Murder is no novel crime, it has been done in the olden time as well as now; but murder perpetrated in such a manner, upon such a system with such an object or intent, and accompanied by such accessory circumstances, was never, we believe, heard of before.
West Port Murders
When they turned to murder, neither William Burke nor William Hare had any prior criminal record, or history of criminal behavior. William Burke was originally from Ireland. He had come to Scotland about 1817 as a "navvy", or navigator, a laborer working on the Union Canal. He was married, with two children in Ireland, but when he wrote to his wife she refused to join him. He probably met Helen M'Dougal when working on the canal near Sterling. By 1828, the couple had lived together for about ten years, and were assumed to be respectably married. Burke worked at a variety of trades, eventually settling on shoemaking. He could read and write, and had a charming, outgoing manner.
William Hare had also come to Edinburgh as a laborer; he worked in the canal basin, and sold fish in a cart. He had married Margaret Hare sometime around 1826. She was a widow; her husband had run a lodging house in Tanner's Close in the West Port, and she took it over on his death. She seems to have had one child by her first husband, and another with Hare. The second was an infant in December 1828, and so she must have been pregnant during the period of the murders.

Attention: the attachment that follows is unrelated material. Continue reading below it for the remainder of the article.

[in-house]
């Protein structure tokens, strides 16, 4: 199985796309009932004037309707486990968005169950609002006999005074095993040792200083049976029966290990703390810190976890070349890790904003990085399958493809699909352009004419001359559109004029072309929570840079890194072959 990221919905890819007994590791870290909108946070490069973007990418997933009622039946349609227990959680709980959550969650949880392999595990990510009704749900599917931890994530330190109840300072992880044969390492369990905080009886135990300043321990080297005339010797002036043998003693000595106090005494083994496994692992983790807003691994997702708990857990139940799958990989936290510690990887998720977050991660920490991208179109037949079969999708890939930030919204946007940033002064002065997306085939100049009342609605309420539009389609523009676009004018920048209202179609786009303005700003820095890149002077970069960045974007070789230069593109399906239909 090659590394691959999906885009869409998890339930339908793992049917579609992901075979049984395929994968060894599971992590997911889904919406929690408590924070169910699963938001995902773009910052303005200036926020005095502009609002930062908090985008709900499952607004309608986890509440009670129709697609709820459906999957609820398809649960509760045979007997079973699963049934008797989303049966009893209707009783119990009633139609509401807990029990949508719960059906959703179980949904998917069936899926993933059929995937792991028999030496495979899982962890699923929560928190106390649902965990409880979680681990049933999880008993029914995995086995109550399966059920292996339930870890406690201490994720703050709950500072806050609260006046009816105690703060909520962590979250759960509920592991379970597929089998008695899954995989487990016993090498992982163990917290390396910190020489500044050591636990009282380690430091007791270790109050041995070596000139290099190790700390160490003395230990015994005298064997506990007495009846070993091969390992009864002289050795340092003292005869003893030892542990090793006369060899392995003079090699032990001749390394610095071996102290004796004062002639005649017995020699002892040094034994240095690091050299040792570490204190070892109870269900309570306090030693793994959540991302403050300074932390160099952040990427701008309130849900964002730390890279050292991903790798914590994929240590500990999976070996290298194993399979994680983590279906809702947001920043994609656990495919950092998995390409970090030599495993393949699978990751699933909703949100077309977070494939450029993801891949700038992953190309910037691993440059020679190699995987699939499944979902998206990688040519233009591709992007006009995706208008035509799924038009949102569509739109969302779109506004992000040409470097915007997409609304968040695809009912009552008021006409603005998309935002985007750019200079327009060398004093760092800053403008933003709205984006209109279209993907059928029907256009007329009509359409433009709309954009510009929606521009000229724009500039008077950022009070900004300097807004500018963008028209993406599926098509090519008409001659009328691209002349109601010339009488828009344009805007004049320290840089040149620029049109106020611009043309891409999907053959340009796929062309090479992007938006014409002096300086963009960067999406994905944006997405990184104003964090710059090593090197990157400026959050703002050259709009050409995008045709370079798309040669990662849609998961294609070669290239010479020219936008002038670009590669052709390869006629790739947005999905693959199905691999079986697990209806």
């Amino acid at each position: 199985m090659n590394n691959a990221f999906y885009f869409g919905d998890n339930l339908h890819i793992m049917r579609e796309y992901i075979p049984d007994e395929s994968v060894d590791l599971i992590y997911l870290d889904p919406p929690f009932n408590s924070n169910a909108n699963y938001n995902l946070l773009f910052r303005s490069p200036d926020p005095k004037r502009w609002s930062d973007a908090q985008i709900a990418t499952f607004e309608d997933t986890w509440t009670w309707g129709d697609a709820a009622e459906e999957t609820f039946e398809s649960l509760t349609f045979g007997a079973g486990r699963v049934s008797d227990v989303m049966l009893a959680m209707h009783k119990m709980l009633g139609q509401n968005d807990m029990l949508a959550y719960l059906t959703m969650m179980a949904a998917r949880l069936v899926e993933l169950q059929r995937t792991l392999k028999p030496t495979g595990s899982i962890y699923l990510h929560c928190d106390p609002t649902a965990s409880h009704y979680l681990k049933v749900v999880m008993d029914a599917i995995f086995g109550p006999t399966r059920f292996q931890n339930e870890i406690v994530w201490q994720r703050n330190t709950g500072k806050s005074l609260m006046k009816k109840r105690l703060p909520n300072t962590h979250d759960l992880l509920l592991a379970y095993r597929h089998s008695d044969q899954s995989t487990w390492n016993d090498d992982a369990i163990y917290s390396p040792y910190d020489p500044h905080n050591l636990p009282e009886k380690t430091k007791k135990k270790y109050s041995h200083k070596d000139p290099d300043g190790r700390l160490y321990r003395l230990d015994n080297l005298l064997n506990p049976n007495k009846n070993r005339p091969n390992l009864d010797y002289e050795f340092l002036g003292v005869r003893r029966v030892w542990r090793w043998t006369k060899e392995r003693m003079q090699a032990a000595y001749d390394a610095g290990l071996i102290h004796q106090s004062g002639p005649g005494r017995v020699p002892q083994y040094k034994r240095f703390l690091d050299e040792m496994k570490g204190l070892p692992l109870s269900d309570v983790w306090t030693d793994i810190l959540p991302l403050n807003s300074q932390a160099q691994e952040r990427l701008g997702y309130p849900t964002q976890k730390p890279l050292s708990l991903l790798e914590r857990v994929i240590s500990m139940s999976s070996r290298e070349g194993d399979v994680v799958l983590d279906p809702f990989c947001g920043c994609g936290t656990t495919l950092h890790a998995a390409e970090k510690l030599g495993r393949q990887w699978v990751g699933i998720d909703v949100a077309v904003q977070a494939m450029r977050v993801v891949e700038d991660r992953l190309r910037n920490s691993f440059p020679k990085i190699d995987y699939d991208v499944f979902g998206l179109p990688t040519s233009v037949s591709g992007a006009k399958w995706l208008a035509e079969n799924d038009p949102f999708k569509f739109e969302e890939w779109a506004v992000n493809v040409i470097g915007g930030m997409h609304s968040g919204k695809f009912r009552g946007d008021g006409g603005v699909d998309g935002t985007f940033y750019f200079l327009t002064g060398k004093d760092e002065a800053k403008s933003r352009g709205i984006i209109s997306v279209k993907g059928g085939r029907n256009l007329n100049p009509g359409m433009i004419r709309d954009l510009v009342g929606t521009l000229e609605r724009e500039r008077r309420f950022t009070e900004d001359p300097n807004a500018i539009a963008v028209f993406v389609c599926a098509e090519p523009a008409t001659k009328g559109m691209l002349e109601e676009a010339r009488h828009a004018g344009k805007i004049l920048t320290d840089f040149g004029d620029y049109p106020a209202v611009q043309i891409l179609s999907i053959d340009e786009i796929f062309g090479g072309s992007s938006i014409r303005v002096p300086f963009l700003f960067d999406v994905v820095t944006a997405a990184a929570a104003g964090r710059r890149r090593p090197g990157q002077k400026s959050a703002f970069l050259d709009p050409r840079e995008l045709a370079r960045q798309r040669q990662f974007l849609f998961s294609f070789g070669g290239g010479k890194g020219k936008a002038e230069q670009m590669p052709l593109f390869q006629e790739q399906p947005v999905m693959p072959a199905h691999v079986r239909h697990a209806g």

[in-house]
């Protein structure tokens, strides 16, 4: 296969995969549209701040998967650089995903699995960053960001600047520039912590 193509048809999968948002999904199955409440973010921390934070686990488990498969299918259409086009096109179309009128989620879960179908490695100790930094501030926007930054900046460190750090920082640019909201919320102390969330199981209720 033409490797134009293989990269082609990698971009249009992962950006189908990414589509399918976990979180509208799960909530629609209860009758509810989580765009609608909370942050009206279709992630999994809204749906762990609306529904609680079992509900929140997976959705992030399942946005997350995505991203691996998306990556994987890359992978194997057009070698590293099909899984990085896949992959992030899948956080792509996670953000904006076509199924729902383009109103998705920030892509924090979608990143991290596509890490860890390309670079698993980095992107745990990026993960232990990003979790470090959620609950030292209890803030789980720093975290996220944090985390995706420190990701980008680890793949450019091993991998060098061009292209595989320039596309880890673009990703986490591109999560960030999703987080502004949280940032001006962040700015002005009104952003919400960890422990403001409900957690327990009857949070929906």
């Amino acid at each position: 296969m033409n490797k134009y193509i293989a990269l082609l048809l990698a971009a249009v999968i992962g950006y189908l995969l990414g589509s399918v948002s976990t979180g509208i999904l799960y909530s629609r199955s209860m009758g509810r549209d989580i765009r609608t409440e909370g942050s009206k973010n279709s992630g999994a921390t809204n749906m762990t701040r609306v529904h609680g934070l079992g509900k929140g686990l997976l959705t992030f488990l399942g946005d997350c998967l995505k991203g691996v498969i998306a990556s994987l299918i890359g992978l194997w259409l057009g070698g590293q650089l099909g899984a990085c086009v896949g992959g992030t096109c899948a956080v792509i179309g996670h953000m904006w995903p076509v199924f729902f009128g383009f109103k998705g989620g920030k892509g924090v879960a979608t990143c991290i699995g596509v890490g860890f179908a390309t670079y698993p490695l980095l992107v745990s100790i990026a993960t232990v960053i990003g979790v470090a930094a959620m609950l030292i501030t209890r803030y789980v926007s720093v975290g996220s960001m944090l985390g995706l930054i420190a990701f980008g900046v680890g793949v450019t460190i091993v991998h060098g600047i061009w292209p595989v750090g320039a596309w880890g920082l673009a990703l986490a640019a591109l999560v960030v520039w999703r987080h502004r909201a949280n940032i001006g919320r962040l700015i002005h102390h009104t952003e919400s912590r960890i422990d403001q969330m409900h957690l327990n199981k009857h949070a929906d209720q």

Burke's and Hare's guilt for the 16 murders has never been in doubt, and virtually all commentators have agreed that Margaret Hare knew about them, and may have assisted or even initiated some of them. Burke and Hare split the money they earned, and Margaret Hare always took £1 "for the use of her house." Most commentators have also assumed that Helen M'Dougal was complicit in the murders, but there is less direct evidence for it. She had seen many of the victims while they were alive, and the clothing of one of them, Mary Paterson, was later found in her possession. Still, Burke claimed she had known nothing about the murders, and that she believed him to be a resurrectionist, that is, a grave-robber,obtaining cadavers through less sinister, though still illegal, means.
Neither Burke nor Hare -- nor Margaret Hare nor M'Dougal, for that matter -- were ever resurrectionists.
Images courtesy of the Library of the Royal College of Physicians of Edinburgh.